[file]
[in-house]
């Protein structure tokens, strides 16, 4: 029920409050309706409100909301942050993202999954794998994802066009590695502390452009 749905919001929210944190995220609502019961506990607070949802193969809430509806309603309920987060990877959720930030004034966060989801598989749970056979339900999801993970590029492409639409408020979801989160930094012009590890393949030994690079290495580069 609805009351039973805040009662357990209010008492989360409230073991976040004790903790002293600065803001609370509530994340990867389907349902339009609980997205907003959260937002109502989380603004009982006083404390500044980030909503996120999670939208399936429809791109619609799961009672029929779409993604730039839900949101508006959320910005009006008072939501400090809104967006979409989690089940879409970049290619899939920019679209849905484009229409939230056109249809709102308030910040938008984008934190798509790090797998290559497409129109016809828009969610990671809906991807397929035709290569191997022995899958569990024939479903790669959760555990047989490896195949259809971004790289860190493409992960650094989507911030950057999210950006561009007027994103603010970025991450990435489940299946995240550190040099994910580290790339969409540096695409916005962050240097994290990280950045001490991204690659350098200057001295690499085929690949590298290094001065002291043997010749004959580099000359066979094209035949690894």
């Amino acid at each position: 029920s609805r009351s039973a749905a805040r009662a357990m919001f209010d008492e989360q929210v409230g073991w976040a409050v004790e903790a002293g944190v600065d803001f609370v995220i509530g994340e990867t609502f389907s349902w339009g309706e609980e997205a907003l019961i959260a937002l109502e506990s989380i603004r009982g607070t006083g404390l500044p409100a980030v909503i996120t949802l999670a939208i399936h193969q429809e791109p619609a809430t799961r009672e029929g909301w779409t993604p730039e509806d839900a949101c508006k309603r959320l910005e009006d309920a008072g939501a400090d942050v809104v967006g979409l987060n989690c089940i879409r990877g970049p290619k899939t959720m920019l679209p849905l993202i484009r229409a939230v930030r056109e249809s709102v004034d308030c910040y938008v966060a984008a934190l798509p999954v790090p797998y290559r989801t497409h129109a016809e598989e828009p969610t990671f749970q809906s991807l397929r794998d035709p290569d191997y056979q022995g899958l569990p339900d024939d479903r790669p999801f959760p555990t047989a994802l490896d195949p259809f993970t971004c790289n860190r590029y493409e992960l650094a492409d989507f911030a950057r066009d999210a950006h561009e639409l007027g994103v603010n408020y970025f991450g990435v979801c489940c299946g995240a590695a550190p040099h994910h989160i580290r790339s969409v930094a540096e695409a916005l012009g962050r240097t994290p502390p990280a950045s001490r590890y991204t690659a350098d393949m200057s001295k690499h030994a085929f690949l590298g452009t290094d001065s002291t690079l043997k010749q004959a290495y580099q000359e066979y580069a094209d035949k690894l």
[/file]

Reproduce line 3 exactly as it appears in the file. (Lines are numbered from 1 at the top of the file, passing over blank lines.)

């Amino acid at each position: 029920s609805r009351s039973a749905a805040r009662a357990m919001f209010d008492e989360q929210v409230g073991w976040a409050v004790e903790a002293g944190v600065d803001f609370v995220i509530g994340e990867t609502f389907s349902w339009g309706e609980e997205a907003l019961i959260a937002l109502e506990s989380i603004r009982g607070t006083g404390l500044p409100a980030v909503i996120t949802l999670a939208i399936h193969q429809e791109p619609a809430t799961r009672e029929g909301w779409t993604p730039e509806d839900a949101c508006k309603r959320l910005e009006d309920a008072g939501a400090d942050v809104v967006g979409l987060n989690c089940i879409r990877g970049p290619k899939t959720m920019l679209p849905l993202i484009r229409a939230v930030r056109e249809s709102v004034d308030c910040y938008v966060a984008a934190l798509p999954v790090p797998y290559r989801t497409h129109a016809e598989e828009p969610t990671f749970q809906s991807l397929r794998d035709p290569d191997y056979q022995g899958l569990p339900d024939d479903r790669p999801f959760p555990t047989a994802l490896d195949p259809f993970t971004c790289n860190r590029y493409e992960l650094a492409d989507f911030a950057r066009d999210a950006h561009e639409l007027g994103v603010n408020y970025f991450g990435v979801c489940c299946g995240a590695a550190p040099h994910h989160i580290r790339s969409v930094a540096e695409a916005l012009g962050r240097t994290p502390p990280a950045s001490r590890y991204t690659a350098d393949m200057s001295k690499h030994a085929f690949l590298g452009t290094d001065s002291t690079l043997k010749q004959a290495y580099q000359e066979y580069a094209d035949k690894l």